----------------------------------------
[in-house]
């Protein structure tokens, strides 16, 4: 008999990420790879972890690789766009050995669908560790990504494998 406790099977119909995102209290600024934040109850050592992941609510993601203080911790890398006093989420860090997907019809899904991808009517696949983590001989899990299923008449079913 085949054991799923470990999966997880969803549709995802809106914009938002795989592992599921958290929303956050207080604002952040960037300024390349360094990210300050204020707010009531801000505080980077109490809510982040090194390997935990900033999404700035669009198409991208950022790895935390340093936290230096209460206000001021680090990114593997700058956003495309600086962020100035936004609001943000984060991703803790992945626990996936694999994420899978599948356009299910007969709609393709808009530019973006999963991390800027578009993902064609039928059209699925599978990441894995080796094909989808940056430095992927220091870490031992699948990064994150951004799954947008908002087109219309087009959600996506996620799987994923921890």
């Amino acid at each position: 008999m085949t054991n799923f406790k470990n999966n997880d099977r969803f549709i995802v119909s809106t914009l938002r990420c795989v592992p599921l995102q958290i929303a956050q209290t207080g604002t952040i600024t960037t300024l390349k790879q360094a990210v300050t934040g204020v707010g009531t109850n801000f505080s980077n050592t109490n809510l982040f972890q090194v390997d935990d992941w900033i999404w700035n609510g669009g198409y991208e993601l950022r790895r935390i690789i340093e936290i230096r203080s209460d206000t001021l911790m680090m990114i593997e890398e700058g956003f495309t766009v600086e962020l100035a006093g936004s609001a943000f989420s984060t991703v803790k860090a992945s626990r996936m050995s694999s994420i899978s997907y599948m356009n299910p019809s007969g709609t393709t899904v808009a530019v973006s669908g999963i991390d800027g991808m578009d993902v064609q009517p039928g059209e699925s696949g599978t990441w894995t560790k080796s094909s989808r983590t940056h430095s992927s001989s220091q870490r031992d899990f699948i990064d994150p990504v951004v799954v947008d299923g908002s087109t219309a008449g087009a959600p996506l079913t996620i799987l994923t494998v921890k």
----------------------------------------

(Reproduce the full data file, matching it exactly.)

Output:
[in-house]
């Protein structure tokens, strides 16, 4: 008999990420790879972890690789766009050995669908560790990504494998 406790099977119909995102209290600024934040109850050592992941609510993601203080911790890398006093989420860090997907019809899904991808009517696949983590001989899990299923008449079913 085949054991799923470990999966997880969803549709995802809106914009938002795989592992599921958290929303956050207080604002952040960037300024390349360094990210300050204020707010009531801000505080980077109490809510982040090194390997935990900033999404700035669009198409991208950022790895935390340093936290230096209460206000001021680090990114593997700058956003495309600086962020100035936004609001943000984060991703803790992945626990996936694999994420899978599948356009299910007969709609393709808009530019973006999963991390800027578009993902064609039928059209699925599978990441894995080796094909989808940056430095992927220091870490031992699948990064994150951004799954947008908002087109219309087009959600996506996620799987994923921890």
């Amino acid at each position: 008999m085949t054991n799923f406790k470990n999966n997880d099977r969803f549709i995802v119909s809106t914009l938002r990420c795989v592992p599921l995102q958290i929303a956050q209290t207080g604002t952040i600024t960037t300024l390349k790879q360094a990210v300050t934040g204020v707010g009531t109850n801000f505080s980077n050592t109490n809510l982040f972890q090194v390997d935990d992941w900033i999404w700035n609510g669009g198409y991208e993601l950022r790895r935390i690789i340093e936290i230096r203080s209460d206000t001021l911790m680090m990114i593997e890398e700058g956003f495309t766009v600086e962020l100035a006093g936004s609001a943000f989420s984060t991703v803790k860090a992945s626990r996936m050995s694999s994420i899978s997907y599948m356009n299910p019809s007969g709609t393709t899904v808009a530019v973006s669908g999963i991390d800027g991808m578009d993902v064609q009517p039928g059209e699925s696949g599978t990441w894995t560790k080796s094909s989808r983590t940056h430095s992927s001989s220091q870490r031992d899990f699948i990064d994150p990504v951004v799954v947008d299923g908002s087109t219309a008449g087009a959600p996506l079913t996620i799987l994923t494998v921890k």